Yesterday my teenage son came home from school and was very excited about some of the stuff he was learning about in school (yes, I was in shock, but that's a whole other story!). He is in an environmental science class and the teacher is apparently really good at helping the students understand the importance of recycling and the carbon footprint they are leaving on the earth through choices they make in life.
It's really quite interesting to see my son get so excited about what he's learning. He's already told me that we need to start buying local fruits and vegetables and that we shouldn't eat meat every single day because of what our over-dose in meat in America is doing to the environment. My son takes after me in that he gets very passionate about certain things and I can see his passion has awakened him to do a better job at taking care of our planet - after only 2 days in an environmental science class!
I told him to be careful, though. If he jumped around and yelled at other people about their behavior or tried to tell everyone what they should be doing by sending them on a guilt trip and pointing out all their imperfections, he would run them off. We can have passions in life and make a difference, but we can make the most difference by living it out ourselves, not imposing our beliefs and convictions on others to the point of making them feel more wretched than they already feel. I watch how people walk it out way more than I listen to their rantings about how things need to change. When we feel passionate about something, this can happen quickly, even to well-meaning folks with good motives who just want to make a difference.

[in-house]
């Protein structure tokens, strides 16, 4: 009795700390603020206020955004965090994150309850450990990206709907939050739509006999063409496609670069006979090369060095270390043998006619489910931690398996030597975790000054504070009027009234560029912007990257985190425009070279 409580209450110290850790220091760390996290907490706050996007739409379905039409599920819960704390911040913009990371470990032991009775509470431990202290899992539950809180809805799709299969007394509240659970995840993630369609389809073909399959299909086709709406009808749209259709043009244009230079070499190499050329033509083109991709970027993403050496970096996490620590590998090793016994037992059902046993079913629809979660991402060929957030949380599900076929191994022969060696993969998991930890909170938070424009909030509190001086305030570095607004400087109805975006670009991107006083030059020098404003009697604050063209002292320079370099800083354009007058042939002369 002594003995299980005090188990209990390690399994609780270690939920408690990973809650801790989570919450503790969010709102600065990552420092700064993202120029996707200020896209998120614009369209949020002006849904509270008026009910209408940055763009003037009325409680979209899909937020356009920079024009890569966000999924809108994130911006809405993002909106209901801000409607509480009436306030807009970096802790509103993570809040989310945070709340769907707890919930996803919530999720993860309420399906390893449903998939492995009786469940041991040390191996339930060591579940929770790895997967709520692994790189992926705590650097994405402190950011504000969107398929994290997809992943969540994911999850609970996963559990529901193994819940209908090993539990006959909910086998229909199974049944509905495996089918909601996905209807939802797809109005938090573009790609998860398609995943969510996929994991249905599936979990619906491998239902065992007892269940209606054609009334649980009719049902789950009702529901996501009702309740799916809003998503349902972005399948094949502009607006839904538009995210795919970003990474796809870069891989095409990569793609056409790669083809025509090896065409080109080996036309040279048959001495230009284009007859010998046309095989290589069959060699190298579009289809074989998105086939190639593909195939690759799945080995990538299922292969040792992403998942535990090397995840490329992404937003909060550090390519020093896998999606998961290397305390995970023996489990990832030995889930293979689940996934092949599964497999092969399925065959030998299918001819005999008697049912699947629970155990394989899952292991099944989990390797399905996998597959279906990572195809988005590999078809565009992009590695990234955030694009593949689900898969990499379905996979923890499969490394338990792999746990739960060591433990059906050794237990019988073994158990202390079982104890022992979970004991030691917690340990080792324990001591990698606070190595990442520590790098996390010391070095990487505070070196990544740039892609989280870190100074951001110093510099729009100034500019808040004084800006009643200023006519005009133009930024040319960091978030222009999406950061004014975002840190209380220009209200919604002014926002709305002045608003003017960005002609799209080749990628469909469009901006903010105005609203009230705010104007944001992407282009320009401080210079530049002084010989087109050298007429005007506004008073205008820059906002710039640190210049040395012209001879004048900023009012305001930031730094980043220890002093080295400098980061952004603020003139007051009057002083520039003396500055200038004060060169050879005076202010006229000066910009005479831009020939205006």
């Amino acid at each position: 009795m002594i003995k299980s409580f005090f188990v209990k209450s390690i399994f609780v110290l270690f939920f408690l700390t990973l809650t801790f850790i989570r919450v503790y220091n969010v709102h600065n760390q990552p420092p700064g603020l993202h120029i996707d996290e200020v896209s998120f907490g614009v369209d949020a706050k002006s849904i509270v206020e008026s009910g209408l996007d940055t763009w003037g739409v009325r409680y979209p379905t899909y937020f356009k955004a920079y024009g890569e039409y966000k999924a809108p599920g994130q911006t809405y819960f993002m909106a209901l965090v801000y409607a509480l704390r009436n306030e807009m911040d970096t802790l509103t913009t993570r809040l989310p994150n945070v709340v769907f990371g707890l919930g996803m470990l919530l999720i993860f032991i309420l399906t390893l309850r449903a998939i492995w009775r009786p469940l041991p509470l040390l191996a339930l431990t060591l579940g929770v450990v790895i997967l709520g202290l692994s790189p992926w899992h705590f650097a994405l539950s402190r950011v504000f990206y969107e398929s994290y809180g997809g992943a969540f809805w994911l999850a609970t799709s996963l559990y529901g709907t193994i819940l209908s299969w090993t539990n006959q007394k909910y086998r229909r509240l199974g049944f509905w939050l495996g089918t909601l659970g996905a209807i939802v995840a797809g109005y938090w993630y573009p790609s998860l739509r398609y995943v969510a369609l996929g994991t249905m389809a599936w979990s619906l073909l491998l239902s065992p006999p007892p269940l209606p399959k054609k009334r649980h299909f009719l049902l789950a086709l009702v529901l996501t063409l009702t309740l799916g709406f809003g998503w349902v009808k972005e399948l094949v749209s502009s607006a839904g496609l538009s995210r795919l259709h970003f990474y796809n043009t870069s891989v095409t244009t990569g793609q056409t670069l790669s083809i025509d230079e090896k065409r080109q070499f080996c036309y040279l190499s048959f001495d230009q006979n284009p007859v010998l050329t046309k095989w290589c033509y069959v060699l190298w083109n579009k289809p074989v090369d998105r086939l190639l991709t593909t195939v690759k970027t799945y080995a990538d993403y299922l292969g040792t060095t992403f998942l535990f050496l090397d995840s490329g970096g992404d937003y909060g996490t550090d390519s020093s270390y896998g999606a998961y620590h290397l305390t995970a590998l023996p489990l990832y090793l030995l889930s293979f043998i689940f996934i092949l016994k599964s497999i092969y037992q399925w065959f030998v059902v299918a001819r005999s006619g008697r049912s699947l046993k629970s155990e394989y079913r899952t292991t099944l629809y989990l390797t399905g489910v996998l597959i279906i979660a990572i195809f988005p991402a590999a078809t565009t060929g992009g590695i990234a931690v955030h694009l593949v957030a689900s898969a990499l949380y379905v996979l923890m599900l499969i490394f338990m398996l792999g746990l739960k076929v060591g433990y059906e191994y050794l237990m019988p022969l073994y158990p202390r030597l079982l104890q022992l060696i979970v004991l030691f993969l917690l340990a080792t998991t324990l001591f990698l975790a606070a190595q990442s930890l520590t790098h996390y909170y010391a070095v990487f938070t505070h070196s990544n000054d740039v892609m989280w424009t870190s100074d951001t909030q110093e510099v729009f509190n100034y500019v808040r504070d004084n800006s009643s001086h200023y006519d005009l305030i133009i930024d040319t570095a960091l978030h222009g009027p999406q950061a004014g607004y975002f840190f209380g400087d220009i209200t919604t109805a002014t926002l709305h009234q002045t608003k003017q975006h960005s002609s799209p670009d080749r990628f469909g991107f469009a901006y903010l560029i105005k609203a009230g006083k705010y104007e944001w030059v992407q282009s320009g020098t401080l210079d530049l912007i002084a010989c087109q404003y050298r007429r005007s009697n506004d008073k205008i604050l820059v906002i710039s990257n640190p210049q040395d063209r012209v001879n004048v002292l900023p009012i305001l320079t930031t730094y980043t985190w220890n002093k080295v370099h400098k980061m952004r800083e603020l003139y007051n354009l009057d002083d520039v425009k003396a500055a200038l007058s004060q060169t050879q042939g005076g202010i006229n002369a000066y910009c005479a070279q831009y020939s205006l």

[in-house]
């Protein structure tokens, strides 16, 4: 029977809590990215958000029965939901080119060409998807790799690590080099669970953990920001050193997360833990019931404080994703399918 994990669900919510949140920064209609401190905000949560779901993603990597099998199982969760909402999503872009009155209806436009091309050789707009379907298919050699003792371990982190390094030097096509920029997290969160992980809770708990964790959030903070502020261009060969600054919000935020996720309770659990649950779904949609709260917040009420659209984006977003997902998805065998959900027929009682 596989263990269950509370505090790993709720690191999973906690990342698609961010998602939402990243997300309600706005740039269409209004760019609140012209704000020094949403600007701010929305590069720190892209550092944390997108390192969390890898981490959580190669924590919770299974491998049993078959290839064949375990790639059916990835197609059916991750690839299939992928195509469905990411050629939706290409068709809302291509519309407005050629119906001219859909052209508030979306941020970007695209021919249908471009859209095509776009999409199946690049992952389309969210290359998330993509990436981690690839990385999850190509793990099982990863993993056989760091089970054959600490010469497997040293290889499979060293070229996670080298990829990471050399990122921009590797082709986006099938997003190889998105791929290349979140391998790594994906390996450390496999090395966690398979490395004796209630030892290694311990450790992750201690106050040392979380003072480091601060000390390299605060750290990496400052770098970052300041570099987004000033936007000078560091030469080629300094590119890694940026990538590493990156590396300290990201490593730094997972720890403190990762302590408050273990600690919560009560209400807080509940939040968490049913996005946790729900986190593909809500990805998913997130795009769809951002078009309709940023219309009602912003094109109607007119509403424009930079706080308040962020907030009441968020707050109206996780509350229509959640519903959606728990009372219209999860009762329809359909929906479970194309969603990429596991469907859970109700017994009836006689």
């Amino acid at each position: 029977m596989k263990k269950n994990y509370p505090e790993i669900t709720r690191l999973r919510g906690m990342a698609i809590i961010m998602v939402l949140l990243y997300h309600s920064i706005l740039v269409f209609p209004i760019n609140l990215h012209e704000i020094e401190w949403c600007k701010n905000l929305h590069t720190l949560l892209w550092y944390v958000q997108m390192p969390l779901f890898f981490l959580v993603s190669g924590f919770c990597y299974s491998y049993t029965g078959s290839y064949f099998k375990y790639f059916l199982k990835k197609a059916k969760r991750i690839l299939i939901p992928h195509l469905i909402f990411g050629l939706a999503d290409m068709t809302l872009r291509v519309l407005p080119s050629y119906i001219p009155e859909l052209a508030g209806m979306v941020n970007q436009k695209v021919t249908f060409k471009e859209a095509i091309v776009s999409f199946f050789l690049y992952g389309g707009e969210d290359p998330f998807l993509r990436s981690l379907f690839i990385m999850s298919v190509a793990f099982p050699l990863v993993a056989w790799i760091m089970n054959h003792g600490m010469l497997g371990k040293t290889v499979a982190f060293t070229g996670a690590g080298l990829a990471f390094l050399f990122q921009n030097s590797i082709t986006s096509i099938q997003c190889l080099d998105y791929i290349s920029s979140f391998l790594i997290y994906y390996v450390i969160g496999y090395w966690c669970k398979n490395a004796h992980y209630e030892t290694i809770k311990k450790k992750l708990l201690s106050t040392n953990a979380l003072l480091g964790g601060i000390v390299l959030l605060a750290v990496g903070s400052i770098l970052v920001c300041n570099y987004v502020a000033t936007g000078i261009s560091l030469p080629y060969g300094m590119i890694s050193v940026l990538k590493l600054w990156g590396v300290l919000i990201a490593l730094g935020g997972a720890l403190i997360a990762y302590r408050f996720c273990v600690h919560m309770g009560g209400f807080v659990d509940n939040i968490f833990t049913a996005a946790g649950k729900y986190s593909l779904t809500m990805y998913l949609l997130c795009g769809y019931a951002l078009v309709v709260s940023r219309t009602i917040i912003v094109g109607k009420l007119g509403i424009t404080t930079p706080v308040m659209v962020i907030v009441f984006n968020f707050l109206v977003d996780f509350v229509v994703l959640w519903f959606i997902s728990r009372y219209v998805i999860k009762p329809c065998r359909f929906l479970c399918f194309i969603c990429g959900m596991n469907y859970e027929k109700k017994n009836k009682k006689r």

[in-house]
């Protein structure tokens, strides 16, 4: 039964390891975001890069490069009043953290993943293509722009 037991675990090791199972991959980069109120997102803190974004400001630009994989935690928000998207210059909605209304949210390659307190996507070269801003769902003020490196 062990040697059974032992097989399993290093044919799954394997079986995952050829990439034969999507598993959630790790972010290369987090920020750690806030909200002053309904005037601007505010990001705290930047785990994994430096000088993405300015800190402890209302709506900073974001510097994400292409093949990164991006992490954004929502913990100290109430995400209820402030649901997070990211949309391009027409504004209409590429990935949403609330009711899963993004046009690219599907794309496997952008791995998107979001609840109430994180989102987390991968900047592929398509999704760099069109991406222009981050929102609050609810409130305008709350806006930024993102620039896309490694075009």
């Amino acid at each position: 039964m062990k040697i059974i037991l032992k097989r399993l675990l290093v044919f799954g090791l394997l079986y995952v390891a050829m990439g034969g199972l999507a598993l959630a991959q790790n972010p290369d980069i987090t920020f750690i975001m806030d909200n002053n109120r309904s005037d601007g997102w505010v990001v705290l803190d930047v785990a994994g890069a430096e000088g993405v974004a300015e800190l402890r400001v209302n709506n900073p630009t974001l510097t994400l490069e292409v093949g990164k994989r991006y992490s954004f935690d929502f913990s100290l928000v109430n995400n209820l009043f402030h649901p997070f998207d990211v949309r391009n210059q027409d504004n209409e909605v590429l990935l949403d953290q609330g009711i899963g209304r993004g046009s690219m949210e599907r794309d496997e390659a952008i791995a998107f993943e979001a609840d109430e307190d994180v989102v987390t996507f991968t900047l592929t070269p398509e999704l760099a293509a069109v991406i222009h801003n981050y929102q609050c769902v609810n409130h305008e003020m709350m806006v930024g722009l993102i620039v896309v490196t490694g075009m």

I told Tommy to live it out himself, to keep studying and learning what he can do to make a difference and to be ready to answer questions when people ask about cleaning up the earth. I told him to look for opportunities to share his knowledge and experience, but not to be pushy. When people see my son making important changes in his life, see him making healthier changes and choices for the earth, they will ask questions and he can answer them gently and respectfully. He can model this good behavior and be consistent in his life and I guarantee people will notice and follow him. He can inform them as they see his passion lived out, not shouted out.
1 Peter 3:15-17
Instead, you must worship Christ as Lord of your life. And if someone asks about your Christian hope, always be ready to explain it. But do this in a gentle and respectful way. Keep your conscience clear. Then if people speak against you, they will be ashamed when they see what a good life you live because you belong to Christ. Remember, it is better to suffer for doing good, if that is what God wants, than to suffer for doing wrong!